First Things First:

Why You Should Always

Enter Into A Collaboration Agreement

By Jesse Rosenblatt, Esq.

I can’t tell you how many times I’ve seen someone in a legal mess because they didn’t enter into a collaboration agreement before starting their project.  This information isn’t new, but it’s so often overlooked that I feel it’s worth covering again.  Hopefully the information below will resonate with you so that moving forward you can avoid often costly mistakes.  The most important thing to be taken away from this article is the following:

When collaborating with someone on a project (e.g., a script, book, song, etc.), always have an experienced entertainment lawyer craft a written collaboration agreement which all parties sign before any work on the collaboration begins!

Just taking this simple suggestion can save you a ton of potential headaches throughout your career.  Don’t delay.

What Is A Collaboration Agreement?

Briefly, a collaboration agreement is a contract entered into that spells out the specific terms and conditions of the parties’ working relationship, including, the disposition of the completed work, allocation of responsibilities and division of revenues derived from the exploitation of the work.  Simply stated, the collaboration agreement clarifies the nature and scope of the relationship, including the ownership, business and creative controls over the work that’s jointly created.  Think of it as a prenuptial agreement for creative collaborators, because just like marriages, unfortunately many collaborations end in separation, if not outright divorce.

The provisions of a collaboration agreement typically cover things like:

  • Ownership Percentages In The Work (e.g., Is It 50%/50% Or Some Other Allocation?)
  • Specific Responsibilities Of Each Collaborator
  • How Are Monies Received In Connection With The Work Disseminated? (e.g., In What Percentages?, How Are The Collaborators’ Expenses Dealt With?, etc.)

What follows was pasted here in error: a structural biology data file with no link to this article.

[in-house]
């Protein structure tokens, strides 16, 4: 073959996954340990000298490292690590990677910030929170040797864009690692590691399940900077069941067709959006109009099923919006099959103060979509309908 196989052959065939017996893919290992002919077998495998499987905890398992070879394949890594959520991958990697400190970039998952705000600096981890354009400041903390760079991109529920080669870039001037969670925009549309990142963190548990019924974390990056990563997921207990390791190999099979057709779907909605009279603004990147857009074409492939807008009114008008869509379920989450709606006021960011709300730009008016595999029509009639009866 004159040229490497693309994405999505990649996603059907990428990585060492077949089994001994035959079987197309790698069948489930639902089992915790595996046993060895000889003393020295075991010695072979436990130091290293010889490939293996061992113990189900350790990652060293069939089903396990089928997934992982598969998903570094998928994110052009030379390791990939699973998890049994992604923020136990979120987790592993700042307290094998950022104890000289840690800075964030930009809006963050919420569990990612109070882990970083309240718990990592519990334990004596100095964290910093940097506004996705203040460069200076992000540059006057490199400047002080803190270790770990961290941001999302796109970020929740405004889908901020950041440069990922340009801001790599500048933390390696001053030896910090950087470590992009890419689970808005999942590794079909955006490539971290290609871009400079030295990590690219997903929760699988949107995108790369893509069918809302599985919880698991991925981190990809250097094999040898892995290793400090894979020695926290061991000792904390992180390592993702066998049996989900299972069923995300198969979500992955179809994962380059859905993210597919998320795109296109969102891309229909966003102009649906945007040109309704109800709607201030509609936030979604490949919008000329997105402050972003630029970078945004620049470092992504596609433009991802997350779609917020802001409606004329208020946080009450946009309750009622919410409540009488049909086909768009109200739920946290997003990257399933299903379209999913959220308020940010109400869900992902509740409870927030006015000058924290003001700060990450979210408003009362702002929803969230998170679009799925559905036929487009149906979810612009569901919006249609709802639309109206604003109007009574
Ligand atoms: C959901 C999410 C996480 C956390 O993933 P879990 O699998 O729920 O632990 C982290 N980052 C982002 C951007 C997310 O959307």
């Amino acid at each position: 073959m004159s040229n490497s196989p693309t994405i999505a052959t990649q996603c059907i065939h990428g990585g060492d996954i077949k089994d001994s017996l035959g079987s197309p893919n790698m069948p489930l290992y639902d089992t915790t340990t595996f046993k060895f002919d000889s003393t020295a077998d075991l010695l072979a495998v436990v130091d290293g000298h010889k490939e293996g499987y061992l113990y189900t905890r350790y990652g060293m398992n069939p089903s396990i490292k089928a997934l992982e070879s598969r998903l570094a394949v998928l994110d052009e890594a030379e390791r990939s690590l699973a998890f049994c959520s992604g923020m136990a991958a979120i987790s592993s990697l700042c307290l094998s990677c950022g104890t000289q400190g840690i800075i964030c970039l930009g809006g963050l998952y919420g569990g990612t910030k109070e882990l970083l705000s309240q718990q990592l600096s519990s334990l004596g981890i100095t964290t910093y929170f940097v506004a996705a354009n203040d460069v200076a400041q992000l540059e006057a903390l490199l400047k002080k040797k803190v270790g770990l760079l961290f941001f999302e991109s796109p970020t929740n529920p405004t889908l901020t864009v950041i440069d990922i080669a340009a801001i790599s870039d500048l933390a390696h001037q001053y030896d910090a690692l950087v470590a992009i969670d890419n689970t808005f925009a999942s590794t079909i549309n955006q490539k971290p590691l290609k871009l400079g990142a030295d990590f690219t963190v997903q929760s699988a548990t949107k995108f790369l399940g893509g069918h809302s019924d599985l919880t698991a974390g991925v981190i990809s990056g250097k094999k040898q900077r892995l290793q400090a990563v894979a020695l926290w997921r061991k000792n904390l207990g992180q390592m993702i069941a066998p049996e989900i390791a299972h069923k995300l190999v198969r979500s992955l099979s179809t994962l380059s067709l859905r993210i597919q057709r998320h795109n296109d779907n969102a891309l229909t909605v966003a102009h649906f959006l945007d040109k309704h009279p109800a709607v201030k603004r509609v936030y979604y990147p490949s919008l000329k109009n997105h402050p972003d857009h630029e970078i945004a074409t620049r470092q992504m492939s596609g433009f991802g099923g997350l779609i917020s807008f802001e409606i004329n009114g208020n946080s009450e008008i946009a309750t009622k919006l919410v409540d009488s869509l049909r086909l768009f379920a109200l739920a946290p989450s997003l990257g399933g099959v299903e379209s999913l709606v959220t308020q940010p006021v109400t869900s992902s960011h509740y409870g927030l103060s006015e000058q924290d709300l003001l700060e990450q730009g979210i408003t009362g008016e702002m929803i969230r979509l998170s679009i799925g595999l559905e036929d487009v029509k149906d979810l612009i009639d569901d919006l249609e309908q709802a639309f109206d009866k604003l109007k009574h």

• What Happens If One Collaborator Withdraws For Any Reason? (e.g., Can The Other One Continue Working To Finish The Project?, May The Remaining Writer Bring On Another Collaborator?, How Are The Ownership Percentages Revised As A Result?, etc.)
  • How Will The Collaborators Be Credited In Connection With The Work?
  • Are The Collaborators Members Of Any Applicable Guild/Union?
  • What Happens If The Parties Have A Disagreement? (e.g., How Are Disputes Resolved?, Will There Be A Third Party Who Resolves Them?, If So, Who Is He/She Or How Will He/She Be Selected?, etc.)
  • How May Rights In The Project Be Disposed Of? (e.g., Does This Require A Unanimous Decision?, May Either Party Dispose Of Their Own Rights Or Even All Rights?, If A Collaborator Wants To Dispose Of His/Her Interest, Does The Other Collaborator Have The Right To Block The Sale (Or A Right Of First / Last Refusal)?, Is Any Third Party Authorized To Dispose Of Rights On The Collaborators’ Behalf?, etc.)

Without a signed collaboration agreement in place, questions may be raised about the ownership and control of the work, as well as the ability to dispose of any rights in the work.  It is also vital in determining what happens in the event that the collaborators separate for any reason.